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Film tells story of Shanghai's shelter of Jews in WWII

By HONG XIAO and NIU YUE in New York (China Daily USA) Updated: 2015-11-17 13:45

The story of how Shanghai helped shelter Jewish refugees during World War II is being told in New York.

The 90-minute documentary Survival in Shanghai produced by Shanghai Media Group premiered at the Park East Synagogue in Manhattan on Monday evening along with a photo exhibition.

"What happened in Shanghai and the lasting friendship they found is one of the most memorable chapters of the long relations between the Chinese and the Jewish people," said Zhang Qiyue, consul general of China in New York.

During World War II, Shanghai was one of two visa-free regions. Approximately 25,000 Jews who were persecuted in Nazi Germany fled to Shanghai.

Those Jews refugees mainly came from Germany, some from Poland and other war-torn areas. According to statistics issued by the Shanghai Jewish Refugees Museum, the surge of Jewish immigration started in 1937 and peaked in 1939, when the Nazis began their strategy of annihilating the Jewish people.

"We must not forget this incredible lifesaving act of generosity", said Amir Sagie, deputy consul general of Israel in New York. "(Though) people in the Chinese mainland were suffering from the darkness era of Japanese inhumane occupation, citizens in Shanghai lent their hands to help their unfamiliar Jewish strangers," Amir added.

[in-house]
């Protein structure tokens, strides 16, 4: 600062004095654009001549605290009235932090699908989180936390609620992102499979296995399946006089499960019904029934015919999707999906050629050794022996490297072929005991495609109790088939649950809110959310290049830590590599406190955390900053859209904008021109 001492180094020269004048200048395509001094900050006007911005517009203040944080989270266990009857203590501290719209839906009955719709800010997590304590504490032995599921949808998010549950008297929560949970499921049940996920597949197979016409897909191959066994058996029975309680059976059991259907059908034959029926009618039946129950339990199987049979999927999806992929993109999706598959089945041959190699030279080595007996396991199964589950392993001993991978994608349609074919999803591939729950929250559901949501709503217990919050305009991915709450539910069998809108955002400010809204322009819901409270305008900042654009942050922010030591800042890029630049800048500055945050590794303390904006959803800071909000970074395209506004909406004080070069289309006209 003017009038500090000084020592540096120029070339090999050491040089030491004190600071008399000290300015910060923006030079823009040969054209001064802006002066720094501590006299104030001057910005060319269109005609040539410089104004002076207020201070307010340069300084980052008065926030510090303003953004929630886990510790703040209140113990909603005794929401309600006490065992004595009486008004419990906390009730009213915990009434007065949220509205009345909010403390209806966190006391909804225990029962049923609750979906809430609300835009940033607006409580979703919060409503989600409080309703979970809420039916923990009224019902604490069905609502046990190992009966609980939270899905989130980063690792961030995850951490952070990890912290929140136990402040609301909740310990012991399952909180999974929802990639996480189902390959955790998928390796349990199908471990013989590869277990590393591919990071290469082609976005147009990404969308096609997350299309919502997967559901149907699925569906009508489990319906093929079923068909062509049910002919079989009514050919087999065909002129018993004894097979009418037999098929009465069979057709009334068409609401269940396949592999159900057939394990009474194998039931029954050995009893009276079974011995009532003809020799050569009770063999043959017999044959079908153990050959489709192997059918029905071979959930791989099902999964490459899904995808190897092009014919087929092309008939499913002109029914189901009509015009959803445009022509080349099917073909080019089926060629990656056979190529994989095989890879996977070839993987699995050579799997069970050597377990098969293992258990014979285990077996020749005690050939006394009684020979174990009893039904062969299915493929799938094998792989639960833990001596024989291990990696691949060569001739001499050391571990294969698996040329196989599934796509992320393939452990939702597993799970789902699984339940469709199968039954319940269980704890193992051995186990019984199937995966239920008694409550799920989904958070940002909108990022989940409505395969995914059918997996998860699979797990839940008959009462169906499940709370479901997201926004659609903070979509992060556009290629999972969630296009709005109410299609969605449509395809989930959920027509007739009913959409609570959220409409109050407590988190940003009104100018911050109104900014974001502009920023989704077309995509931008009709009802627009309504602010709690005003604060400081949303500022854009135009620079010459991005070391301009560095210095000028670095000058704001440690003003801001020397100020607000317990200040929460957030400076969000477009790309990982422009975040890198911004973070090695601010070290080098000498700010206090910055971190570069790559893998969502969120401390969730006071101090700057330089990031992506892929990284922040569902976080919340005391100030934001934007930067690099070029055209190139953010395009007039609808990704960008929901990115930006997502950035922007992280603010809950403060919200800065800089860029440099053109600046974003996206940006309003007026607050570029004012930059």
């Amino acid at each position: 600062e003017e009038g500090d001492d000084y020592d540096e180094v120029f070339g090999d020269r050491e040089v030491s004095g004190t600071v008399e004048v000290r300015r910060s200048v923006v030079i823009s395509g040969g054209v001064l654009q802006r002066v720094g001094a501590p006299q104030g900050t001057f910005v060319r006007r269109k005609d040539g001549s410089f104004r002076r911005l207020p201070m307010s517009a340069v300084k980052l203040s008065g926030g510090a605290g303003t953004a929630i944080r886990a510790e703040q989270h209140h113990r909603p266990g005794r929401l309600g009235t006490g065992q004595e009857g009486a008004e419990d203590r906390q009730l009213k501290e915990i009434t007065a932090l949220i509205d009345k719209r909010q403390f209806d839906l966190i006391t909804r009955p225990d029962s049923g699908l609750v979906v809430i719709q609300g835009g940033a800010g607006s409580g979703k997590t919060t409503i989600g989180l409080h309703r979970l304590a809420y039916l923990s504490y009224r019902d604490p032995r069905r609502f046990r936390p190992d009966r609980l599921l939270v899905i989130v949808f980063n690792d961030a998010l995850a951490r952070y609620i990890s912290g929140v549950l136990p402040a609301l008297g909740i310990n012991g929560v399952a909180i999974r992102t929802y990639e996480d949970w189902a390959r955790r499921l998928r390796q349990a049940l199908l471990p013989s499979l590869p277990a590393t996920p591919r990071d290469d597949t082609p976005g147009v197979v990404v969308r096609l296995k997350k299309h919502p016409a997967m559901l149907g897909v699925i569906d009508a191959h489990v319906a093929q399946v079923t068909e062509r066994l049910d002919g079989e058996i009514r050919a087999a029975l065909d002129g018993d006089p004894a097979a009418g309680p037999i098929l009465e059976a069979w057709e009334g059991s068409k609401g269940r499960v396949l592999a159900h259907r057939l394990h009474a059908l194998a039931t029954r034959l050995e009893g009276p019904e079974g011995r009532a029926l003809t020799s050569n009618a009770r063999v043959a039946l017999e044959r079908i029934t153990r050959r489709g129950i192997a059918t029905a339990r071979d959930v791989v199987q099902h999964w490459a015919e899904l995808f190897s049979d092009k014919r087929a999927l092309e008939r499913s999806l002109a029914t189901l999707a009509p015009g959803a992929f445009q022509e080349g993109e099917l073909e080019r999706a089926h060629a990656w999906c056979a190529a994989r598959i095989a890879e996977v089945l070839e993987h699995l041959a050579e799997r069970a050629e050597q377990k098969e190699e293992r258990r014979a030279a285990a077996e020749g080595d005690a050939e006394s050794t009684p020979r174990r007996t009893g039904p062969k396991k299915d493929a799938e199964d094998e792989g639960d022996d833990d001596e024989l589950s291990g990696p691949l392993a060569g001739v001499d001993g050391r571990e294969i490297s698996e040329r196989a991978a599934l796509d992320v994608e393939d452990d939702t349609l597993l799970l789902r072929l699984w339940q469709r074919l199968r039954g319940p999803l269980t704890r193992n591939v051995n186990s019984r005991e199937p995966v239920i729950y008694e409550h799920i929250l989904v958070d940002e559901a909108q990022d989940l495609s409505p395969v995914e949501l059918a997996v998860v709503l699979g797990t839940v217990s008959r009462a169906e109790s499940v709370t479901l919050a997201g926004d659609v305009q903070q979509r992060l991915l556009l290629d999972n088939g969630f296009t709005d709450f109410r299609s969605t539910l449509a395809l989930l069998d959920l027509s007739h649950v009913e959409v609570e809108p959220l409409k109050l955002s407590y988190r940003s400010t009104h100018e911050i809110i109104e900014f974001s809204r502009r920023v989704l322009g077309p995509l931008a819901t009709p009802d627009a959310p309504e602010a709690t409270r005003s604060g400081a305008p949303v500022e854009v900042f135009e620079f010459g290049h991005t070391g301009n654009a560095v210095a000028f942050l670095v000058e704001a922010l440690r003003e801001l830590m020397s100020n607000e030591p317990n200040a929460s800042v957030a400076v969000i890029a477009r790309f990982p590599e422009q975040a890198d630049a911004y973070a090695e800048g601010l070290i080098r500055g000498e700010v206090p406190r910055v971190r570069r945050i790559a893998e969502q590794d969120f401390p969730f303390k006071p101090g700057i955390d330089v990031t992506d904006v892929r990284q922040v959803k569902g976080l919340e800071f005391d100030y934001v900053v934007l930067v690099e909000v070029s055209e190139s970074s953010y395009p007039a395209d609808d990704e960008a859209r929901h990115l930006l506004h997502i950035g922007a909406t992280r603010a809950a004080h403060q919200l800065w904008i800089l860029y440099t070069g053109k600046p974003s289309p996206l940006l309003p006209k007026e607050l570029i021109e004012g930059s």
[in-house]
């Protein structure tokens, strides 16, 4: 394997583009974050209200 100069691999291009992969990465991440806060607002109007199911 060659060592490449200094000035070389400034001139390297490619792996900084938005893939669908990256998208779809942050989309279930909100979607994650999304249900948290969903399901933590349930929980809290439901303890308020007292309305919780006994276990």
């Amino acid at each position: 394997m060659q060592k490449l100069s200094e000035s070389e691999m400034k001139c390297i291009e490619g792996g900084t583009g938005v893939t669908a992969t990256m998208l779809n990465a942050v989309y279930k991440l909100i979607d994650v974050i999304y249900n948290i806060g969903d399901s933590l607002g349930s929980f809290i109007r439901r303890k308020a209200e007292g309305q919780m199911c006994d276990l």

Some survivals attended the film event. Betty Grenbenschikoff lived in Shanghai's Jewish ghetto as a young girl.

"Life was hard at that time. We lived in an extremely dilapidated house, but we still lived happily, and it was safe in Shanghai," she said.

The documentary produced by SMG TV News Center took eight months to produce and included travel to Germany, Austria, Israel and the US. The team interviewed around 40 Shanghai Jewish refugees.

"Their emotional telling of their own stories brought back that part of history before us. … And their peaceful life nowadays makes us feel how important an open city with a diversified civilization is," said Song Jiongming, managing director of news of Shanghai Media Group.

Liu Jieyi, China's permanent representative to the UN, and Zhang Meifang, China's deputy consul general in New York, also attended the premier.

Long Yifan contributed to this story.

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